Scientists in the West who have been flush with funds over the years are being shaken out of their smugness as taxpayers demand more tangible results from research efforts.
SCIENTIFIC research in America is under pressure to perform better -- economically. Despite the yield of Nobel prizes, "smart" weapons and electronic consumer goods after the government's $76-billion annual investment in scientific research, the US has been unable to stop countries like Japan from obtaining the commercial gains. Lasers and video cassette recorders that were invented in the US have been commercially exploited by the Japanese. The US government is now rethinking budgetary allocations for science research to move from basic research to applied research. This has sparked off a debate, with those opposed to the cuts contending there will be no new ideas to develop into practical benefits after a few years.
The contributions of science during World War II resulted in huge amounts of money being pumped in to ensure that research would drum up America's security and standard of living. But now, after the break-up of the Soviet Union and the emergence of a single Europe, the threat the deficit-plagued US faces is economic, and the exalted goals are being reassessed.
Researchers who have generally been spared budget cuts now find themselves vulnerable to the axe. On June 17, the US House of Representatives cancelled the Superconducting Super Collider, warning the nation could not afford such costly and specialised projects. Next, a House appropriations subcommittee voted to keep the National Science Foundation (NSF) budget for 1993 at $1.9 billion instead of increasing it by 18 per cent as sought by the administration. The NSF was directed by the Senate committee funding it to "take a more activist role in transferring the results of basic research...into the marketplace."
The subcommittee also cut $200 million from National Aeronautics and Space Administration (NASA) science projects and sanctioned only $1.7 billion for the space station project instead of the $2.25 billion requested. Another subcommittee gave the National Institutes of Health (NIH) an increase of only 3.3 per cent, about $200,000 less than what the Administration wanted. Congress had previously always added substantially to NIH's budget. Now, the NIH is preparing a grand strategic plan that cites the major goal of its $10 billion budget is "to enhance the nation's economic well-being."
House science committee chairman George Brown has stated that 1993 will be science's "most painful year," but analysts at the Congressional Budget Office indicate the worst is yet to come. For now, the cuts are being blamed on the Budget Enforcement Act sets strict limits on several budget categories and forbids the shifting of funds from one category to the other.
In September, the House passed a bill granting $2.2 billion for research in advanced ceramics, robotics and new manufacturing technologies. In the pipeline are a civilian technology agency to focus on applied research and a corporation to fund companies commercialising new technologies.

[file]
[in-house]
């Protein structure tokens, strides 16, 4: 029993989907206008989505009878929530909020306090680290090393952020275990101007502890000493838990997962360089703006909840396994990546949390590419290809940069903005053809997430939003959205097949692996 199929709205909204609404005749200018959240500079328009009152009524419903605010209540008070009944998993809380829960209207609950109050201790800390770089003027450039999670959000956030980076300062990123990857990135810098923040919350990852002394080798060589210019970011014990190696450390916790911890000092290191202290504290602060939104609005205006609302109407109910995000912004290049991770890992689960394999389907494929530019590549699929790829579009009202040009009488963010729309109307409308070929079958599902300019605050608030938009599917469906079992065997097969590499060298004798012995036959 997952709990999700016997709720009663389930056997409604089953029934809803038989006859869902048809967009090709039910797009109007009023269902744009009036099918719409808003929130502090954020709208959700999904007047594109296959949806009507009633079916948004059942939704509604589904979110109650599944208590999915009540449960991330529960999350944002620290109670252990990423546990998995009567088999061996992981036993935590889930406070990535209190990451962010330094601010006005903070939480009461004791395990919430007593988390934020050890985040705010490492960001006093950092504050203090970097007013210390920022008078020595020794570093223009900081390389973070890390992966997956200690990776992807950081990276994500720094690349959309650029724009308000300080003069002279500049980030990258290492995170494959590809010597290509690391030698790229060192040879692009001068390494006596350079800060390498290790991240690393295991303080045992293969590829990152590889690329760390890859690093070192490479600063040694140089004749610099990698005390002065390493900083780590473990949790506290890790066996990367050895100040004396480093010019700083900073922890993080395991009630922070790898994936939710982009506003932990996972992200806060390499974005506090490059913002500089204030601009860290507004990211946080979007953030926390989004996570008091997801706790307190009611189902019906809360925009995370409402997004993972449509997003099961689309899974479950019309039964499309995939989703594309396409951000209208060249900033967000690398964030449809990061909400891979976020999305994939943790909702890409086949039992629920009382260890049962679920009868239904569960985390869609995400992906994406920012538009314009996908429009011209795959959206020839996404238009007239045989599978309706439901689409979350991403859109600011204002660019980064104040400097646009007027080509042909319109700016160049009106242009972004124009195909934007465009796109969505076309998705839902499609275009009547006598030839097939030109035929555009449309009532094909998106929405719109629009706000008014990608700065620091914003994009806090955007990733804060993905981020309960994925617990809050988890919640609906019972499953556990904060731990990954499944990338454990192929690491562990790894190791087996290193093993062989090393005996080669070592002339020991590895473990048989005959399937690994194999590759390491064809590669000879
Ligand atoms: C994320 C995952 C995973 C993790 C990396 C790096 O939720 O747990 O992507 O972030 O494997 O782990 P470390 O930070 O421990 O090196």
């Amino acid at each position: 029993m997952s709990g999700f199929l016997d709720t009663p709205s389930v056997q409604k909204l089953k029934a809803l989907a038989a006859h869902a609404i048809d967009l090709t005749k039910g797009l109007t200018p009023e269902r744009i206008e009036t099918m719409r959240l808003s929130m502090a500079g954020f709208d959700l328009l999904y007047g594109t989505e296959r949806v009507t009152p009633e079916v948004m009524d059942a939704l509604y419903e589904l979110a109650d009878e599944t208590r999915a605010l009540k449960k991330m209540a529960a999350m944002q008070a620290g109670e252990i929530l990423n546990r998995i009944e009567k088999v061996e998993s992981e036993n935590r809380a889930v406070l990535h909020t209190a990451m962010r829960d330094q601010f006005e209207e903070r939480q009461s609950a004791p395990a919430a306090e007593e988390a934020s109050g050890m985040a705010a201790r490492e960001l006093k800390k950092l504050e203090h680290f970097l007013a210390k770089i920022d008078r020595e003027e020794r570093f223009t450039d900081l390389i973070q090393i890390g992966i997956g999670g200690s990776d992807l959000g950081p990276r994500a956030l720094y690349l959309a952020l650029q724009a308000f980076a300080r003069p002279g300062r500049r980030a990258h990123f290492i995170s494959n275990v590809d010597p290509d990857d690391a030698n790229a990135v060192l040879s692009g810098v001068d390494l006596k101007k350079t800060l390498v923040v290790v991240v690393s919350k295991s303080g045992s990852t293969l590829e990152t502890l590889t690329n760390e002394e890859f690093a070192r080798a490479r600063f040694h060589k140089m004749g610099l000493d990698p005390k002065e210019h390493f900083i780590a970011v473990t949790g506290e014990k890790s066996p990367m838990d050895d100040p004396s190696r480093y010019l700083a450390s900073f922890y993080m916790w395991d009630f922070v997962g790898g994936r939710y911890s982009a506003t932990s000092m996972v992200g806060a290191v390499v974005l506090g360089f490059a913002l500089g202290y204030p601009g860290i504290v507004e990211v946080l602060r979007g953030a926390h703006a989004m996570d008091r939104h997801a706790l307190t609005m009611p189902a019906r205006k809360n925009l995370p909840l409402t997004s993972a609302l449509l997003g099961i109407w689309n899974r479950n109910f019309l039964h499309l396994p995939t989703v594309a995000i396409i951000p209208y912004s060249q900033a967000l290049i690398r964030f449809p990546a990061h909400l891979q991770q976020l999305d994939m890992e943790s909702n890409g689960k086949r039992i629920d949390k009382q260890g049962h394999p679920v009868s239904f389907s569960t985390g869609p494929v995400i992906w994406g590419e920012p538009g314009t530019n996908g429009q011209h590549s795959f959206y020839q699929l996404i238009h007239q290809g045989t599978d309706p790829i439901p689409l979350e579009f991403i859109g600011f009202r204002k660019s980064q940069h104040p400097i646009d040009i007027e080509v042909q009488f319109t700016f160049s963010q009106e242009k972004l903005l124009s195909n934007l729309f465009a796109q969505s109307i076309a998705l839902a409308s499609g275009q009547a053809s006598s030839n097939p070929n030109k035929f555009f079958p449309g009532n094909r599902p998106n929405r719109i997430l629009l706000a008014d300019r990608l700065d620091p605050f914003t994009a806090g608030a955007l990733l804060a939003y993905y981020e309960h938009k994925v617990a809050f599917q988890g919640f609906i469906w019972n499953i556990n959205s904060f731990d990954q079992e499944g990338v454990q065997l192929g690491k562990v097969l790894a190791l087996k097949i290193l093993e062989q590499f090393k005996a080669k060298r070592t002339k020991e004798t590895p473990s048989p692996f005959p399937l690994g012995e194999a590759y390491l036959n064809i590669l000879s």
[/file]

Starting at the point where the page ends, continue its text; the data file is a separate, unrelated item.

Even the White House is taking a pro-science application stance after years of ideological opposition to industrial policy. President George Bush admitted in September that to win the present economic competition, "we must have processes that can speed the route from the laboratory to the marketplace." Presidential contender Bill Clinton, too, has promised to speed up the new trend if elected in November.
The budgetary restraints cited for the shift in science spending are only half the story. NIH director Bernadine P Healy says some of the blame for not getting value for research work goes to scientists themselves. "The academic community, with its ivory-tower mindset, thought science was an end in itself," said Healy. She said scientists have lost sight of the premise that basic research should be targeted to tangible goals.
The new trend is being translated into action. An engineer at the University of California at Berkeley is linking superconductors and computer chips to speed up access to computer memories. At the Massachusetts Institute of Technology, the schools of management and engineering are together finding methods to bring manufacturing expertise into the boardroom.
National Academy of Sciences' president Frank Press has called for civilian R&D to get a major portion of savings in the defence budget, arguing the government has to support research to make any headway in the increasing economic competition. He contends what is lacking is a policy for science and technology, especially with regard to potential economic payoffs.
Scientists are complaining of short funds, but few members of Congress are sympathetic. Brown says the belief that money put into science will automatically result in benefits is not true. In Britain too, the priorities are being re-examined, and by early next year, the government will put out a white paper on science and technology. Minister of science William Waldegrave said besides organisational matters, he hoped the document would "discuss ideas about the exploitation of science and the application of technology."
Whether or not the new approach solves some of the economic woes remains to be seen. But if University of Maryland physicist Robert L Park is to be believed, the move may turn out to be rather ironic because the Japanese have concluded that they are just not doing enough basic research.
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